I have to say that Simon Thurley, the Director of English Heritage, usually comes across quite well on television, but last night he either hadn't been properly briefed, or had decided to hold a firm line on the matter, or perhaps it was just edited in a rather unsympathetic way. His comment about people "thinking they owned the property" didn't work very well for me, given his rather well-bred accent. In fact these people did own the property, though they should perhaps have understood rather better the constraints and bureaucracy within which they had to work.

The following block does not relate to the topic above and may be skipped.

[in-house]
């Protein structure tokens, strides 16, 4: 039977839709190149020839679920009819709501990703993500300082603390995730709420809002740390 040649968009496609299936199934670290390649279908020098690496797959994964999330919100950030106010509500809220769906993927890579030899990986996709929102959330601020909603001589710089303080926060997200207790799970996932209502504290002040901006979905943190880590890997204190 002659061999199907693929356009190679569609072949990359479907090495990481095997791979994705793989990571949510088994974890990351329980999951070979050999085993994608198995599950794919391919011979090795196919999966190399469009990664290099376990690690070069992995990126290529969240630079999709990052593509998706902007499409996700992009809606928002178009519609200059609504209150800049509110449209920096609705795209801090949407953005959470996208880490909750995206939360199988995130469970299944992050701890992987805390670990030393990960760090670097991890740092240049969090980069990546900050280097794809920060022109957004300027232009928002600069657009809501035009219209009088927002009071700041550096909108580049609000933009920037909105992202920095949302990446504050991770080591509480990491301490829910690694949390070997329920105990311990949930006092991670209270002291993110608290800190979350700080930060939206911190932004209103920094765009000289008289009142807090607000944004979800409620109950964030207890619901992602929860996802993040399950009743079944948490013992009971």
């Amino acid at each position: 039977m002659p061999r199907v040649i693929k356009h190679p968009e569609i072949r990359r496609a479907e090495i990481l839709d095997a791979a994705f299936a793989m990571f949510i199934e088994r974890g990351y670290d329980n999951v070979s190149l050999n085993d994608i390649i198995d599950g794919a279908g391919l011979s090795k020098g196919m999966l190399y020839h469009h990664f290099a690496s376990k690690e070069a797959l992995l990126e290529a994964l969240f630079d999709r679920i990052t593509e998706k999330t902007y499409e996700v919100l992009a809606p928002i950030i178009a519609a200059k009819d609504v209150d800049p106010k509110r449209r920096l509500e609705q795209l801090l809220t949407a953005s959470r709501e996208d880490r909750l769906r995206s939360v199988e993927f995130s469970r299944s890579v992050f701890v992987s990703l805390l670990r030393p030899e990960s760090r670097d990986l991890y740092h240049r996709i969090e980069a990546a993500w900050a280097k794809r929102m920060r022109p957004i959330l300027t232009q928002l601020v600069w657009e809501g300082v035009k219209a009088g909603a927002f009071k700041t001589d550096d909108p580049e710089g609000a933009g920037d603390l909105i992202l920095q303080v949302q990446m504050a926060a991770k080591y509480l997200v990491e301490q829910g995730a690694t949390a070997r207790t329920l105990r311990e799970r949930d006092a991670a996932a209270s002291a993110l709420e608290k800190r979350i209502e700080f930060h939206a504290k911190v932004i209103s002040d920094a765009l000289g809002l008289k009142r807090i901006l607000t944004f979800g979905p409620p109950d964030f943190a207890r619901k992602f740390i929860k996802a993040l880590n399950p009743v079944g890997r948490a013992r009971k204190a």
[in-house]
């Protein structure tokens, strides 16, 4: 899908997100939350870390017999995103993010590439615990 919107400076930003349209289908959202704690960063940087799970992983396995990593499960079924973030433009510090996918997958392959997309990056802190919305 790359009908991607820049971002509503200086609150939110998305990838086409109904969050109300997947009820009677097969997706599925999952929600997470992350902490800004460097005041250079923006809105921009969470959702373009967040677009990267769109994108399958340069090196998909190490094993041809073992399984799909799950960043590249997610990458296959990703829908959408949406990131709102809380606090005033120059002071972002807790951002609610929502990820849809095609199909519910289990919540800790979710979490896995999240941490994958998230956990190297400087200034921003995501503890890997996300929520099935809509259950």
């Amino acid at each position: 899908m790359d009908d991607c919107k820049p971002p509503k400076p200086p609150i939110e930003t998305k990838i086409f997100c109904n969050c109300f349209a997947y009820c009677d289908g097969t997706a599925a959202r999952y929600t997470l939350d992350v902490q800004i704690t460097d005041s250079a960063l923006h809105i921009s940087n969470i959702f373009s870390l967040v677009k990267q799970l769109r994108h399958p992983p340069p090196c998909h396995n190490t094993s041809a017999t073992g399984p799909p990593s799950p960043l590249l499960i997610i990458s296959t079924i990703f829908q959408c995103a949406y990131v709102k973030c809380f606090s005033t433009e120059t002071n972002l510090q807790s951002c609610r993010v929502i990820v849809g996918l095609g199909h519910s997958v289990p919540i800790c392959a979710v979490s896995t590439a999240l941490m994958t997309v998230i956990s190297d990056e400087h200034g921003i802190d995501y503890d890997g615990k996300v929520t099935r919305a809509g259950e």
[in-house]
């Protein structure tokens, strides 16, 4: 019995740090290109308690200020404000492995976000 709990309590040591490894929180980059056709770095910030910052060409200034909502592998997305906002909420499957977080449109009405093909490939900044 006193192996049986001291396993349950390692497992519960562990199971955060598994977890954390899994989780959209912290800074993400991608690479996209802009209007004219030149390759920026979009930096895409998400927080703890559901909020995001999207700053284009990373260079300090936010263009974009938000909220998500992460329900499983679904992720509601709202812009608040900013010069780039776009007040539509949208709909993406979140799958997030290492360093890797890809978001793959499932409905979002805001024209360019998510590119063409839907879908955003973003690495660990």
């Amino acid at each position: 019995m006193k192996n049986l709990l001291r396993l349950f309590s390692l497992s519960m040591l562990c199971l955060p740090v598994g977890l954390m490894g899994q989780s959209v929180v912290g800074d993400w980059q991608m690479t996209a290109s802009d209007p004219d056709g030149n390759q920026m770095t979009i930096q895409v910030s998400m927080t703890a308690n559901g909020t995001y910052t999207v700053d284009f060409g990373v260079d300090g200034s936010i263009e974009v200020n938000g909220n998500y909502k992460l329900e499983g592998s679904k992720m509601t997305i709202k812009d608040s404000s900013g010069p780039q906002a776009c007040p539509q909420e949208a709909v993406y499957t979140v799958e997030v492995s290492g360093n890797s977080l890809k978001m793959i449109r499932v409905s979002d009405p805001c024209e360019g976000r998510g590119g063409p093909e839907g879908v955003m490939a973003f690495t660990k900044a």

I realise I have rather mixed views on conservation: its appeal is obvious in many cases, but as we only ever seek to preserve what we consider to be the best and not the commonplace and mundane, future generations will always get a rather skewed view of their ancestors. Just look at Time Team and the way they all get excited whenever one of them uses words like high status or ritual activity. In last night's case, it was not as if English Heritage were proposing to do anything actively to preserve the ruin themselves; to be fair, the end product included a discreet yet striking 21st century roof terrace, an acknowledgement by English Heritage that every owner of the building had made contemporary modifications to it at their time of residence.